PHNOM PENH —
[Editor’s Note: Despite an increase in remittances from migrant workers, a new report on labor migration in Southeast Asia produced by the International Labor Organization and International Migration Organization, calls for a shift in policy making to more migrant-centered approaches. VOA Khmer’s Nov Povleakhena and Khan Sokummono spoke with Ben Harkins, the report’s co-author and a technical officer with the ILO’s Asia-Pacific office, about what Cambodia can do to improve the situation for overseas workers.]
VOA: First of all, can you tell us about the significance of your report regarding Cambodian migrant workers?
Ben Harkins: One key thing we did find is that Cambodians are particularly vulnerable to abuses abroad. We found about 80 percent reported that they suffered labor rights violations in destination countries, and that certainly does have a negative impact on the long-term benefits that they receive from migration. We did look at the practices and conditions that might improve the benefits for Cambodian migrants, and really what we found was that it’s labor rights protection in destination countries that are most consistently important in facilitating a positive outcome for them. And to facilitate that, yes, we really need to improve protection of the rights of Cambodian migrants, both in destination countries and also during their recruitment in Cambodia, so that we ensure that they have a safe and rewarding migration experience.
VOA: The report calls for a shift in the focus of migration policies in Asean, to a more migrant-centered approach. Can you elaborate on the Cambodia context?
Ben Harkins: What we’ve found is often the way governments look at migration and its impact on development is very much focused on how large the scale of remittances are that are sent back home. And what we’ve tried to do is say, ‘Look, it’s actually a much more complex change that takes place for migrants.’ It's not only that they have these short-term increases in their incomes that are sent back in remittances, but also they really develop a lot of skills abroad that they can use when they return back home if things go well. Also [there are] broader changes to their livelihood when they return. They may move into higher skilled jobs which afford better wages and working conditions. So you can’t really just simplify a migration experience into the number of remittances that were sent home. You need to look more holistically at how migration affected the lives of migrant workers and their family members.
VOA: What lessons can Cambodians learn to improve the conditions for migrant workers?
Ben Harkins: I think there is a need for much more intentional labor migration policies on the Thailand side to make sure that migrants are able to come and enjoy decent work opportunities for employers in Thailand, that Thai employers get their labor needs filled by Cambodian migrants that are qualified for those jobs. You really need a long-term policy on migration to Thailand. These ad hoc approaches are sometimes causing difficulties and need to be reconsidered.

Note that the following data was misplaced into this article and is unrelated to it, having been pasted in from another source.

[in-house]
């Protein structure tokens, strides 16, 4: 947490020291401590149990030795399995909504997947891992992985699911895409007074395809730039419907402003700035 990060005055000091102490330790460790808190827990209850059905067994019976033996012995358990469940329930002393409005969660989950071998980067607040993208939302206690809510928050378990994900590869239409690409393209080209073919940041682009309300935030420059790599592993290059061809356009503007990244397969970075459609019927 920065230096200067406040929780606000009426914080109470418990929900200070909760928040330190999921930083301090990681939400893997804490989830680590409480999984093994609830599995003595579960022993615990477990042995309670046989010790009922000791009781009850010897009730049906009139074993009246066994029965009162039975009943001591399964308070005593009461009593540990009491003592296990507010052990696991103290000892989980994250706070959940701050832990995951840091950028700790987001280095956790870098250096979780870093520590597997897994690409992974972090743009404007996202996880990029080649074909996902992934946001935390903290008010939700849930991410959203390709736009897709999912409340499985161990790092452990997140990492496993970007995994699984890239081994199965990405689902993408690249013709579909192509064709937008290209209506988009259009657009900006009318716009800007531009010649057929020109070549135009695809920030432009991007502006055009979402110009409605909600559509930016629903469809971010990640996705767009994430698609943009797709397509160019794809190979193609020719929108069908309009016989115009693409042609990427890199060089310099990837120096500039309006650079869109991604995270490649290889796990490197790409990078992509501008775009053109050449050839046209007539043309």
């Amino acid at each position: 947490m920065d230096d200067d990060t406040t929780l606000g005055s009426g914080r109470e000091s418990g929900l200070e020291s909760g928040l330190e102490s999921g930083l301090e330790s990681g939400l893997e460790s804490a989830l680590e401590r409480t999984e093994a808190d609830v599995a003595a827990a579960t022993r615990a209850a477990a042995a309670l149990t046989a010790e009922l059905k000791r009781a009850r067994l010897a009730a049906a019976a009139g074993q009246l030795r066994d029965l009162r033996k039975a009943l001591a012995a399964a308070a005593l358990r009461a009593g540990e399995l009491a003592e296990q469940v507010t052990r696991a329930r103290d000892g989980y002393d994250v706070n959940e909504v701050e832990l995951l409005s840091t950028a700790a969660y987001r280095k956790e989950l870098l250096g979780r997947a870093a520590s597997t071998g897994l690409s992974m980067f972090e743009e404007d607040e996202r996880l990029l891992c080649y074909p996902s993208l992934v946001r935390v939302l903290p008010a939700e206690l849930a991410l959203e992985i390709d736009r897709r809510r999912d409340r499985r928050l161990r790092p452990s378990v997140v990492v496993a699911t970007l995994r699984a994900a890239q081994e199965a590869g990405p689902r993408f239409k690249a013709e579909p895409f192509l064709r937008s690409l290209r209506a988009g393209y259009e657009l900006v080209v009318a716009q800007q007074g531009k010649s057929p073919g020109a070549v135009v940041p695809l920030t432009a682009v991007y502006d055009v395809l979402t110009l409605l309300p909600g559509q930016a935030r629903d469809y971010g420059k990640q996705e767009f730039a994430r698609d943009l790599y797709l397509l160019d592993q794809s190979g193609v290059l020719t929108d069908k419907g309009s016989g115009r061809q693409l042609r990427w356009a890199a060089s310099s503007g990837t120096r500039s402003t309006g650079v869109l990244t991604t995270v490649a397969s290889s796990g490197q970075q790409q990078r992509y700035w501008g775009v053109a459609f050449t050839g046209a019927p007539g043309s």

VOA: Both jobs in Thailand and Malaysia offered to migrant workers are low-skill jobs. How can we prepare access to skill development for those workers?
Ben Harkins: I think it’s a key point. What the report calls for is really expanding skills training for migrants that match with employer requirements, but also skills training that doesn't create an additional burden on the time and resources of migrant workers. So we know most migrants from Cambodia are currently recruited based upon the need for low-wage workers rather than their skills match with the job opening, and we do think that a closer matching of migrant workers' skills with employment opportunities would really benefit both employers and migrants, because it would contribute to increased productivity, but also better wages and working conditions for migrants. I think one option that we've seen from this report that’s an effective modality that doesn't add to the cost and time for migrant workers is on-the-job training programs and paid apprenticeships. What we are recommending is that partnerships be built between employers and technical and vocational, education and training institutions that can promote skills training system that is really more inclusive for both women and men migrant workers, and also responsive to labor market needs in destination countries.
VOA: What are the impacts of the flow of migrant workers in Asean? Do you think there is a threat to countries like Cambodia where so many workers travel abroad?
Ben Harkins: What we see primarily from Cambodia is migrants going abroad for low-skilled jobs, and I think what we’re trying to get across with this report is that there are actually real potential benefits to Cambodia to having migrants go abroad and obtain new skills that they can bring back into the Cambodian labor market, [as well as] of course all the increased financial resources which can help them to establish businesses, which can help them to support their families, which can help them to pay for medical costs, education costs for their family. I think we see that actually there are a lot of benefits from migration for Cambodia, and we just think that there are steps that could be taken to increase positive benefits, and reduce some of the negative outcomes that do occur Cambodian migrants. What we found in our report in particular was yes, we need to try to avoid migrants going into debt when they go abroad, we need to be sure that they receive labor rights protections in destination countries, we need to be sure that they do have opportunities to increase their skill levels, and finally, when they do return to Cambodia, that there are viable employment opportunities so that they aren't forced to migrate again just to obtain a job.